“You aren’t as young as you once were,” said Peterman, straightening. He had the last of the scratches clean and was checking to see if stitches were needed to close any of them. They were not. He began to pack his supplies away.
“In the old days I could get by on wits and physical ability alone,” said Tad. “Night would swoop in, fisticuffs would ensue, maybe some bones broken, no harm no foul, call the cops, save the day. It’s harder now.
“I guess the biggest thing is that I’m just getting older. I can’t just drop in from a rooftop the way I did fifteen, twenty years ago. Most of the rooftops aren’t there any more, anyway. The city is changing, the buildings are taller. It’s not made for Night any more.
“The criminals have changed, too. It used to be small-time drug dealers, pimps, maybe a mugger. The worst they ever had was a knife, maybe a Saturday night special. These days, they’re all packing automatic rifles and rocket launchers. I have a taser. I can’t compete with that.”
His rant ran out of gas and he sat on the bed shaking his head. Slowly, he climbed to his feet. He bent over and picked up his cape and shuffled into the next room. He started removing the rest of his body armor then stripped off the underlying layers of clothing. Peterman came in as well and pushed a button on the wall and the sound of a whirlpool motor filled the air. The light from the LED strips in the ceiling was refracted by the steam rising from the hot water as Tad climbed in and sat down with a heavy sigh of relief. He leaned back against the wall and closed his eyes. “This feels good,” he murmured.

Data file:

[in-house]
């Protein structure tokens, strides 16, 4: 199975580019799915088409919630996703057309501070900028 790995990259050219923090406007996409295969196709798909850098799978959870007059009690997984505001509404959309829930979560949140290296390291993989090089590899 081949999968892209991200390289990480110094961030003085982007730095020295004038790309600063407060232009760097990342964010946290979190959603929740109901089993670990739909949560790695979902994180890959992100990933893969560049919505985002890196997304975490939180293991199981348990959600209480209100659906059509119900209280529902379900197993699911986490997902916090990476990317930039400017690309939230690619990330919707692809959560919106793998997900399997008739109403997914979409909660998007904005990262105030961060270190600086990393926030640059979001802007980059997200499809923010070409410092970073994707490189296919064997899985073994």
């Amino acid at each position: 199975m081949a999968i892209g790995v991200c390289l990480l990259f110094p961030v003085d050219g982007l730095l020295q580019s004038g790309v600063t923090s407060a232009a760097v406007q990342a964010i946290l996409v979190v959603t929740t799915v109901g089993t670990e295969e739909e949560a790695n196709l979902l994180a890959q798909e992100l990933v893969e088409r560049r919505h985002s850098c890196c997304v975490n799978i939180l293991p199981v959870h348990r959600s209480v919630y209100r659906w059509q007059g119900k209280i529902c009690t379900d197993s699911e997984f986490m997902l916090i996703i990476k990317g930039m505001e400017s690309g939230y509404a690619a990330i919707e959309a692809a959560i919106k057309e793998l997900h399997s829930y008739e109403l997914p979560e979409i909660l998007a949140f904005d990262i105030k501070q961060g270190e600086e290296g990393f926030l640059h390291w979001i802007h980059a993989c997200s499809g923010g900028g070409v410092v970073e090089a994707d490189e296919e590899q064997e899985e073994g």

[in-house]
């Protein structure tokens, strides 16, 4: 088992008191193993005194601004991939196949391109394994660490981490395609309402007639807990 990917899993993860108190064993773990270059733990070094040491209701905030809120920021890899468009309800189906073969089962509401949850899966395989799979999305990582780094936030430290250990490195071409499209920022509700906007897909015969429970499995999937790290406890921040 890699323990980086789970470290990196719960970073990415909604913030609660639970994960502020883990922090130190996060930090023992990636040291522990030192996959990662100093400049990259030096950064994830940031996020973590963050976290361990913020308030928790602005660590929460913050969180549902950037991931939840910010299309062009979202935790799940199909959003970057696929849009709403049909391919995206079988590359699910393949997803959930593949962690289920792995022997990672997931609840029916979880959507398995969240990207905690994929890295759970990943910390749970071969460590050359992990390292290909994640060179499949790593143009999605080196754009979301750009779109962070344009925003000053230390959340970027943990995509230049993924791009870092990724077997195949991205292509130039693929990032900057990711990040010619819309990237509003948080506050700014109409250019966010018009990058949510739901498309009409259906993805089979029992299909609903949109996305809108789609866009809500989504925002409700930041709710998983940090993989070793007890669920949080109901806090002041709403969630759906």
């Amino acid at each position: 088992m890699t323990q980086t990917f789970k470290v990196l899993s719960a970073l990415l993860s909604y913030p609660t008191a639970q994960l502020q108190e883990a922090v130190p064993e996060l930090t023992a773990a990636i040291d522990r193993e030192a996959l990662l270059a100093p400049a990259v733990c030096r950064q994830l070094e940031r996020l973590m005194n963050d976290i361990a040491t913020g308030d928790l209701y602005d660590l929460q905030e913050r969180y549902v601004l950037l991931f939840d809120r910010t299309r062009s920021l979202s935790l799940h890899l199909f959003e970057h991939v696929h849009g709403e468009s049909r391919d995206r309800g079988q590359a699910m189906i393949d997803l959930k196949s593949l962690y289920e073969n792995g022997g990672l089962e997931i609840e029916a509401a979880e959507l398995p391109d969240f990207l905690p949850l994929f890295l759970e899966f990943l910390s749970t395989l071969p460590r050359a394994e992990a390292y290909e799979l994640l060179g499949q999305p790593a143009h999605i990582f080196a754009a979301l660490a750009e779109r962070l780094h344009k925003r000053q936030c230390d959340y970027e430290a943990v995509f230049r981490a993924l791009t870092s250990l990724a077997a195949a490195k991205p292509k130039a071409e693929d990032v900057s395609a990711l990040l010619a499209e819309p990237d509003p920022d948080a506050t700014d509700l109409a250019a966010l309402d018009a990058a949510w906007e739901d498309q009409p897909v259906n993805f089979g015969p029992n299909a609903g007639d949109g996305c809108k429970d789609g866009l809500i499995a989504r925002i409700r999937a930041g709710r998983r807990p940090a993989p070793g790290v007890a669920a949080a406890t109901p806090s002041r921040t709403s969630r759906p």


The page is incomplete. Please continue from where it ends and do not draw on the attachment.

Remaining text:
Peterman walked around the room picking up the bits and pieces of Night’s costume. The armor and utility belt and wristbands and other accoutrements he carried into the equipment room to be buffed and polished for the next night’s activities. The under-armor layers he tossed into a basket for cleaning. Done tidying, he sat on a bench beside the door and took out his phone.